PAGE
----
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Oscar Pistorius Goes From London 2012 Olympics To Paralympics

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LONDON -- As he left Olympic Stadium, Oscar Pistorius stopped for a moment and looked back.

The double-amputee runner turned to take in the crowd of 80,000 and reflect on his victory in a four-year fight to compete at the London Games against the world's best able-bodied athletes.

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EDITOR'S NOTE: AP Sports Writer Gerald Imray, based in Johannesburg, has been covering double-amputee runner Oscar Pistorius' quest to compete against able-bodied athletes at the Olympics for the last two years. A day after the South African ran in the 4x400-meter relay final, Pistorius spoke to Imray about his experiences and what is next.

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"It's something I will definitely remember for the rest of my life," Pistorius told The Associated Press on Saturday, thinking back to his debut on the biggest track stage in the world. "It's been absolutely phenomenal. In a way, I'm glad the pressure's over."

But there's still more business for the "Blade Runner" in London.

In a few weeks, the South African will be back at the same stadium on his carbon-fiber blades for the Paralympics. He won't be a sideshow. He'll be the main attraction.

Pistorius is the defending champion in the 100, 200 and 400 meters – and he'll be expected to win four gold medals this time. He also will be on South Africa's 4x100 relay team.

If he wins them all, he'll go home with more gold than Usain Bolt.

"I've always wanted to be at the Olympics and Paralympics at the same games," Pistorius said, still glowing after running the anchor leg in the 4x400 final Friday.

That's soon to come. He also has "the challenge," as he calls it, of defending his 100-meter title. It is going to be a big challenge, too, because Pistorius probably faces the biggest threat yet to his dominance of disabled running when he lines up for the marquee race.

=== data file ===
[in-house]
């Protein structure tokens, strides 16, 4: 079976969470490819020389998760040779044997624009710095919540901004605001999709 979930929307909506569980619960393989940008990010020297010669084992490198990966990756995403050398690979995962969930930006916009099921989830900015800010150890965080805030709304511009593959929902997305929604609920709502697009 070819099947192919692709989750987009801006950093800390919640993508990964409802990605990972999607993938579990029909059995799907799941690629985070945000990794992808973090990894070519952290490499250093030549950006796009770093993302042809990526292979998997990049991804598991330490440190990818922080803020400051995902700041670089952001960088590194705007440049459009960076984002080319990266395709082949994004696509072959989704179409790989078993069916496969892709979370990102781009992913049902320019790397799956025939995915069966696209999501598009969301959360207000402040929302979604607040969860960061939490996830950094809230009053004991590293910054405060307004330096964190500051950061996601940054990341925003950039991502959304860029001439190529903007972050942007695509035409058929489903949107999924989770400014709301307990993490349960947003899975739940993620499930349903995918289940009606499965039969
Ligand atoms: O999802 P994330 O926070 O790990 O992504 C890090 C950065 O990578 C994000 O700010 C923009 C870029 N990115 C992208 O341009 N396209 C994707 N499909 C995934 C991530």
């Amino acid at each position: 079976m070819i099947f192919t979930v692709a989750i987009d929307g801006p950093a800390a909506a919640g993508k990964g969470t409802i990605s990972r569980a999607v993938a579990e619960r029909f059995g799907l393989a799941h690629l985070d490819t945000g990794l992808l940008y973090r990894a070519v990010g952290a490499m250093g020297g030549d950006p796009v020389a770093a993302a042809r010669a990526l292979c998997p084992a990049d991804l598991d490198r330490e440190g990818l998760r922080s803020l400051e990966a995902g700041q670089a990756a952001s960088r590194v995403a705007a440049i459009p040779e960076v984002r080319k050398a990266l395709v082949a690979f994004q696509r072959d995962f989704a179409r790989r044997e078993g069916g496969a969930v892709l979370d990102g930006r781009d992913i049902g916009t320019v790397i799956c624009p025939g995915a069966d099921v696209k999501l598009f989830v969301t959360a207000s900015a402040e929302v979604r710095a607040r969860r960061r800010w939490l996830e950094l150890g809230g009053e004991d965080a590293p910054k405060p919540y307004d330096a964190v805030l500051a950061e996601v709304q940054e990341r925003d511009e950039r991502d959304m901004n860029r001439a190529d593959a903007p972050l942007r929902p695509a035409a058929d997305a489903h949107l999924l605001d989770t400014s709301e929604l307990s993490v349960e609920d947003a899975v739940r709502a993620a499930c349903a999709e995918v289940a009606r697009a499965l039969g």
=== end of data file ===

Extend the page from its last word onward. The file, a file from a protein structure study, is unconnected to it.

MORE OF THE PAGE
Since the 2008 Paralympics in Beijing, Pistorius has become a 400 specialist in his attempt to compete at the able-bodied Olympics. He also shed about 25 pounds (12 kilograms) to suit the longer distance.

Meanwhile, Paralympic sprinting rivals and single amputees Jerome Singleton of the United States and Jonnie Peacock of Britain have focused solely on the 100 and unseating Pistorius over the short race.

"The 100 is going to be the tough one," Pistorius said. "I've really changed in the last four years. I've dropped a lot of weight to accommodate the efficiency for the 400 meters and the guys have been training hard for that 100. I've got to defend my title there and it's going to be a challenge."

Singleton beat Pistorius at last year's world championships, handing the South African his first defeat in the 100 in seven years. The 19-year-old Peacock broke the world record in the single-amputee class in June at 10.85 seconds. Pistorius' world record for double amputees is 10.91.

A third challenger and another single amputee is South African teammate Arnu Fourie. He also has run impressive times and beat Pistorius over 100 meters back home in March.

It's going to be a challenge, sure, but the 25-year-old Pistorius has gotten used to them over the years.

Bans, court cases, battles to qualify – and, most recently, a crash by a teammate in the 4x400 relay semifinals this week that almost ended Oscar's Olympics early.

"We won't hopefully have those (dramas) in the future," he said, laughing, outside the athletes village. "This has been one of the most special moments of my life and I'm sure the Paralympics later this month is going to be exactly the same for me."

Then, it'll be time to rest and reflect until next season. And think about what else he can achieve.

"Next year we've got the world championships in Moscow," said Pistorius, who already has a silver medal with South Africa in the 4x400 relay from last year's worlds. "Looking forward to that as well."

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